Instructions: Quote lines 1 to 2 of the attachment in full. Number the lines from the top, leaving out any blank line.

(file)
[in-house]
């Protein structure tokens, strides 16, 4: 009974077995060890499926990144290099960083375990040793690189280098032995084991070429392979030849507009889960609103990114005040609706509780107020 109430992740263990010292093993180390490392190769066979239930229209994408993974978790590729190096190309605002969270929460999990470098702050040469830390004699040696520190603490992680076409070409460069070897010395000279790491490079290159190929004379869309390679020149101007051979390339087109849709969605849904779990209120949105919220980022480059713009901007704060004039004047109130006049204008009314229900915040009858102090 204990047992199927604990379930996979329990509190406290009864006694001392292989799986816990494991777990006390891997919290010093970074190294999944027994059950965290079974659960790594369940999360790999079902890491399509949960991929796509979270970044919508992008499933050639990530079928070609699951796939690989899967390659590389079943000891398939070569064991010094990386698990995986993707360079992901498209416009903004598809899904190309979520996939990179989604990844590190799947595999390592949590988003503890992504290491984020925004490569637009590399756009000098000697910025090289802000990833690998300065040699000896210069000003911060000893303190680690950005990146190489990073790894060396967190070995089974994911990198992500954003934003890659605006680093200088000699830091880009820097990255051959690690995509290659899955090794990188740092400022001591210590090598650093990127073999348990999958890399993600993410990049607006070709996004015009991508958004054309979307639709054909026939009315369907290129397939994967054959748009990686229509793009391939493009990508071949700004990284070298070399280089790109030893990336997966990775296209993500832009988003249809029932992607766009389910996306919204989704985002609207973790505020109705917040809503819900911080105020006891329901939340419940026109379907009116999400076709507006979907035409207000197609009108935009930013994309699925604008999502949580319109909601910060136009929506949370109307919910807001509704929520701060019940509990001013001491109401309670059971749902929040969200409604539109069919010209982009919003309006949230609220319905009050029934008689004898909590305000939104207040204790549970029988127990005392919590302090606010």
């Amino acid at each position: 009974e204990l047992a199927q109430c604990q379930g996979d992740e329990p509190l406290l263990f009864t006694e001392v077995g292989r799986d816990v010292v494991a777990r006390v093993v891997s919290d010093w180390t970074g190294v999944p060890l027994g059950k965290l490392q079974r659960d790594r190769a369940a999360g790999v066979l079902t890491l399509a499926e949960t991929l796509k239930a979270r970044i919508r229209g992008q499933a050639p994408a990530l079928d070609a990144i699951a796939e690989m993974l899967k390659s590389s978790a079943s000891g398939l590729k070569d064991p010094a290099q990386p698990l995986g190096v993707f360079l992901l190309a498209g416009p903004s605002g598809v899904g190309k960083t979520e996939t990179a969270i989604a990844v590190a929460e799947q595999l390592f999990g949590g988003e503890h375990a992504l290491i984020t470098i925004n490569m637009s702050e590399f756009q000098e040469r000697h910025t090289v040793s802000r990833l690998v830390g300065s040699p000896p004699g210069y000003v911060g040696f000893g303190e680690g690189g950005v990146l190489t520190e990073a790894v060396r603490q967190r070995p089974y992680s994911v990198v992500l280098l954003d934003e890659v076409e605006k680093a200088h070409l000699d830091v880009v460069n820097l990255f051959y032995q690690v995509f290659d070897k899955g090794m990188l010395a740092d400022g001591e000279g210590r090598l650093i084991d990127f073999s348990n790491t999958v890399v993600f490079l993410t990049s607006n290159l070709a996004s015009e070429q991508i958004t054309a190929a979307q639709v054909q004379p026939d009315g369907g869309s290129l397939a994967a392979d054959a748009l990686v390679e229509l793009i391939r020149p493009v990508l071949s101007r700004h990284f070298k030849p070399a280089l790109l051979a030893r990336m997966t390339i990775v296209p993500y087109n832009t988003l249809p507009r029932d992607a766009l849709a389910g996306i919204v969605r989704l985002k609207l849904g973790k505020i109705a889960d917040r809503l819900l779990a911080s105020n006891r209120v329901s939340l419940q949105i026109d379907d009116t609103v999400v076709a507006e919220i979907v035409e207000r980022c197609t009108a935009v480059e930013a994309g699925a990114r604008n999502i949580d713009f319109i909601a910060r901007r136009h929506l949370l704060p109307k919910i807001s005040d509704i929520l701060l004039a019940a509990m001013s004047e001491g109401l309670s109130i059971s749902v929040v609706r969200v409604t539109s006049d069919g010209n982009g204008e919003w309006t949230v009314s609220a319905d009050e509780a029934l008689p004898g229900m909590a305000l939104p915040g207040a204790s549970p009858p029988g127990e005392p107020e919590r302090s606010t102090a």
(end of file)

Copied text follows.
[in-house]
């Protein structure tokens, strides 16, 4: 009974077995060890499926990144290099960083375990040793690189280098032995084991070429392979030849507009889960609103990114005040609706509780107020 109430992740263990010292093993180390490392190769066979239930229209994408993974978790590729190096190309605002969270929460999990470098702050040469830390004699040696520190603490992680076409070409460069070897010395000279790491490079290159190929004379869309390679020149101007051979390339087109849709969605849904779990209120949105919220980022480059713009901007704060004039004047109130006049204008009314229900915040009858102090 204990047992199927604990379930996979329990509190406290009864006694001392292989799986816990494991777990006390891997919290010093970074190294999944027994059950965290079974659960790594369940999360790999079902890491399509949960991929796509979270970044919508992008499933050639990530079928070609699951796939690989899967390659590389079943000891398939070569064991010094990386698990995986993707360079992901498209416009903004598809899904190309979520996939990179989604990844590190799947595999390592949590988003503890992504290491984020925004490569637009590399756009000098000697910025090289802000990833690998300065040699000896210069000003911060000893303190680690950005990146190489990073790894060396967190070995089974994911990198992500954003934003890659605006680093200088000699830091880009820097990255051959690690995509290659899955090794990188740092400022001591210590090598650093990127073999348990999958890399993600993410990049607006070709996004015009991508958004054309979307639709054909026939009315369907290129397939994967054959748009990686229509793009391939493009990508071949700004990284070298070399280089790109030893990336997966990775296209993500832009988003249809029932992607766009389910996306919204989704985002609207973790505020109705917040809503819900911080105020006891329901939340419940026109379907009116999400076709507006979907035409207000197609009108935009930013994309699925604008999502949580319109909601910060136009929506949370109307919910807001509704929520701060019940509990001013001491109401309670059971749902929040969200409604539109069919010209982009919003309006949230609220319905009050029934008689004898909590305000939104207040204790549970029988127990005392919590302090606010």